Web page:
I find nothing phony or insincere about Ovechkin after he, or one of his teammates, scores a goal. It's an amped-up world and an amped-up game. The arena atmosphere is all about adrenaline. In fact, take out the "D" in adrenaline and the first five letters spell "arena." Ray Bourque loved scoring goals. He got down on one knee and did a windmill motion with his arms like he was waving in the go-ahead run. Wayne Gretzky LOVED scoring goals. Everyone -- players and fans -- goes a little nuts when a goal is scored; that's because it's so hard to score!
Now, hurling oneself up against the glass seems like a little much at times, but at least it is based on joy. Nothing saddens me more than an athlete doing something that helps them or their team, and he or she responds with an angry scowl or arrogant indifference. We see it when baseball players hit home runs and basketball players dunk. We even see it in golf now when Tiger Woods hits a big putt.
I've always experienced the most joy and inspiration out of watching the athlete who is joyful. It's probably why I always rooted for Sugar Ray Leonard as a kid. He looked like he was giving maximum effort and was having fun. Go back to the 1986 Masters, and all of Jack Nicklaus' reactions were joy-based and filled with smiles. What did Mark Messier do after he scored the third goal of his Game 6 hat trick goal against the Devils in the 1994 Eastern Conference finals? He smiled and skated to the bench to hug his teammates. Still my all-time favorite goal celebration.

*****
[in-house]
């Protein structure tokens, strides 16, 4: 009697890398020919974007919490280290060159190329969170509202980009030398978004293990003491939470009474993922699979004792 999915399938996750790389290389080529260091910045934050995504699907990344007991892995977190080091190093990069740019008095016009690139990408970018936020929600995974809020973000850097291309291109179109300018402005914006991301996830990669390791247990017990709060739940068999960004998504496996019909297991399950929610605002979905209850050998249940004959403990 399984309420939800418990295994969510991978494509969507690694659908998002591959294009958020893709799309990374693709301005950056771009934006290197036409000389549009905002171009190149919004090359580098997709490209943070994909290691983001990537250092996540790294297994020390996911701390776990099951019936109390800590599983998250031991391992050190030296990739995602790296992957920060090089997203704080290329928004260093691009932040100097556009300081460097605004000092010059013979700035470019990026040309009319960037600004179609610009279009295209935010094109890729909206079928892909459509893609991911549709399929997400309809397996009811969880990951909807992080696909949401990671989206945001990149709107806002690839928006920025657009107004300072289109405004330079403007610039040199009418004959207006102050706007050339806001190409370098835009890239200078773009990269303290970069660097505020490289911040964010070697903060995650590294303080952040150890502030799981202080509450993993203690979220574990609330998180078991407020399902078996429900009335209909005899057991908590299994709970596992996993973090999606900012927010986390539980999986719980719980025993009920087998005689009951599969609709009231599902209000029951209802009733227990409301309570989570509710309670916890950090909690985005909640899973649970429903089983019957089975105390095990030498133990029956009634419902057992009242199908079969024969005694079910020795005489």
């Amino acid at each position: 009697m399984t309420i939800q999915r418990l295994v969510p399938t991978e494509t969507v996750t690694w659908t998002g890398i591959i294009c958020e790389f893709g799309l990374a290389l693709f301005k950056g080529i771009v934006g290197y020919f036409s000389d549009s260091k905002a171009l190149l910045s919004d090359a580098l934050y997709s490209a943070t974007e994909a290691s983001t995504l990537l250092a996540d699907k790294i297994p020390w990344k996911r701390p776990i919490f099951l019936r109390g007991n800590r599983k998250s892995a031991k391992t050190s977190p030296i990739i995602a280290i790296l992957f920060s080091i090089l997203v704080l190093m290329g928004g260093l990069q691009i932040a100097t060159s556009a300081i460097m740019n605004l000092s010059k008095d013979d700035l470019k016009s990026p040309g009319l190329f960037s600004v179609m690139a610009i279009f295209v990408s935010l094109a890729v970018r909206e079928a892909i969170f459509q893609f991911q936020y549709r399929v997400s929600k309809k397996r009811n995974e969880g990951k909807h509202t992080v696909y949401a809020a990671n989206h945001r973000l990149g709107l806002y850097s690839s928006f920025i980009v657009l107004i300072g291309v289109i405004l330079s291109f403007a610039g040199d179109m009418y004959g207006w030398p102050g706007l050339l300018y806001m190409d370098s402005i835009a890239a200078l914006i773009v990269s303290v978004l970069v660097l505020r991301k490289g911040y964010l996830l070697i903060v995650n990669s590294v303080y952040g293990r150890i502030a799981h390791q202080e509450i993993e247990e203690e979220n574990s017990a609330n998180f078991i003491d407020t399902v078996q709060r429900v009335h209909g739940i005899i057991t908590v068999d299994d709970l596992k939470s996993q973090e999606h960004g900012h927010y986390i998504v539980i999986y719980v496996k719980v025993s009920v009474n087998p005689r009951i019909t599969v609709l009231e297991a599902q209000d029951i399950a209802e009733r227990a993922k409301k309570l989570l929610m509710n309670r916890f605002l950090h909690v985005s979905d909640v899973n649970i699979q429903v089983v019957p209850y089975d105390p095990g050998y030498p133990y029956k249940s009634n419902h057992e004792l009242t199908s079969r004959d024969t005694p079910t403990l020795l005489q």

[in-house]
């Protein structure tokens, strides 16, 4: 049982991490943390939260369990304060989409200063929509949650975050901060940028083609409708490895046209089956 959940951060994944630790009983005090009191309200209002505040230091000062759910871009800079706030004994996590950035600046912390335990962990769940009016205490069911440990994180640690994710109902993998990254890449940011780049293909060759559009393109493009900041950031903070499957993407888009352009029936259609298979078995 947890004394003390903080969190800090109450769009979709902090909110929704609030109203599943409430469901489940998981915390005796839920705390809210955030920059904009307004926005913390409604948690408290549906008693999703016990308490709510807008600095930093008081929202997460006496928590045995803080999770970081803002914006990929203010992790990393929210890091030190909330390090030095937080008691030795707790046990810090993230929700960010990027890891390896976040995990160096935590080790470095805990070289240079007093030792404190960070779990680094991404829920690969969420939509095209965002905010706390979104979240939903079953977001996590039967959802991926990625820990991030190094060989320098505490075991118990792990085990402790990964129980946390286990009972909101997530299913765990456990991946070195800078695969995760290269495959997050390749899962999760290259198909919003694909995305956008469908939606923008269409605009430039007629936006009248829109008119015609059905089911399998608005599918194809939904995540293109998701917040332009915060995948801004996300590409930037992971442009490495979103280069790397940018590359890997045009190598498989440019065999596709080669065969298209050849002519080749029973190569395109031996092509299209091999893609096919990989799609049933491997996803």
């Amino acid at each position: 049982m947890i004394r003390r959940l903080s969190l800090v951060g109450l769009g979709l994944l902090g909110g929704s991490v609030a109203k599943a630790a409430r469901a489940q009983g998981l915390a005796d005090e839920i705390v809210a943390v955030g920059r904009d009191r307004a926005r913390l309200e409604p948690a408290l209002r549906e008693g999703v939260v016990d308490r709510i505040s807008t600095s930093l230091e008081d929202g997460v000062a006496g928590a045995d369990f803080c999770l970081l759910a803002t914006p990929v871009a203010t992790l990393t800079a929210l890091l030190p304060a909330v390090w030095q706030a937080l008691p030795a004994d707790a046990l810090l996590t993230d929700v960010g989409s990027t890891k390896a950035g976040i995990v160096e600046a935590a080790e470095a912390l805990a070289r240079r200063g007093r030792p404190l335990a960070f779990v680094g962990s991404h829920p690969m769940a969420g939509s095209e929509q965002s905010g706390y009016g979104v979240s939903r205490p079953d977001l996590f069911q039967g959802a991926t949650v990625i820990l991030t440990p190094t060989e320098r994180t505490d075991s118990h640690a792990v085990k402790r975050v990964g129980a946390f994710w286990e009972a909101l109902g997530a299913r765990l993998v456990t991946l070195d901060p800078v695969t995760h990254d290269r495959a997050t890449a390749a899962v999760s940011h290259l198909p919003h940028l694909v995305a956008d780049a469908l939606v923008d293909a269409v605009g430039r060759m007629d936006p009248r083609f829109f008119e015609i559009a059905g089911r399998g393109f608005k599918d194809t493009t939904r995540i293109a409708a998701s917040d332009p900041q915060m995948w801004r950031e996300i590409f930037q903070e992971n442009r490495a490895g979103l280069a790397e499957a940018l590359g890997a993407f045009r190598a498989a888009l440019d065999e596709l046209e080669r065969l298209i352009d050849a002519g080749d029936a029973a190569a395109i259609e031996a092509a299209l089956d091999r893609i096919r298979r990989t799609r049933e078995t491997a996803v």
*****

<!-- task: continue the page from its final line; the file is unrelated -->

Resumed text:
We also forget how young these players are. They are still trying to find their way and figure out what's important and what matters. Ovechkin is Peter Pan. He is a performer and a showman like Cherry. Now, there is a chance Ovechkin's act could grow tired and his celebrations become ill-timed. He will have to pay attention to his act and make sure it remains organic and does not become a contrived side show. He will. In the meantime, be joyful, No. 8. Love the game. Here we are now, entertain us.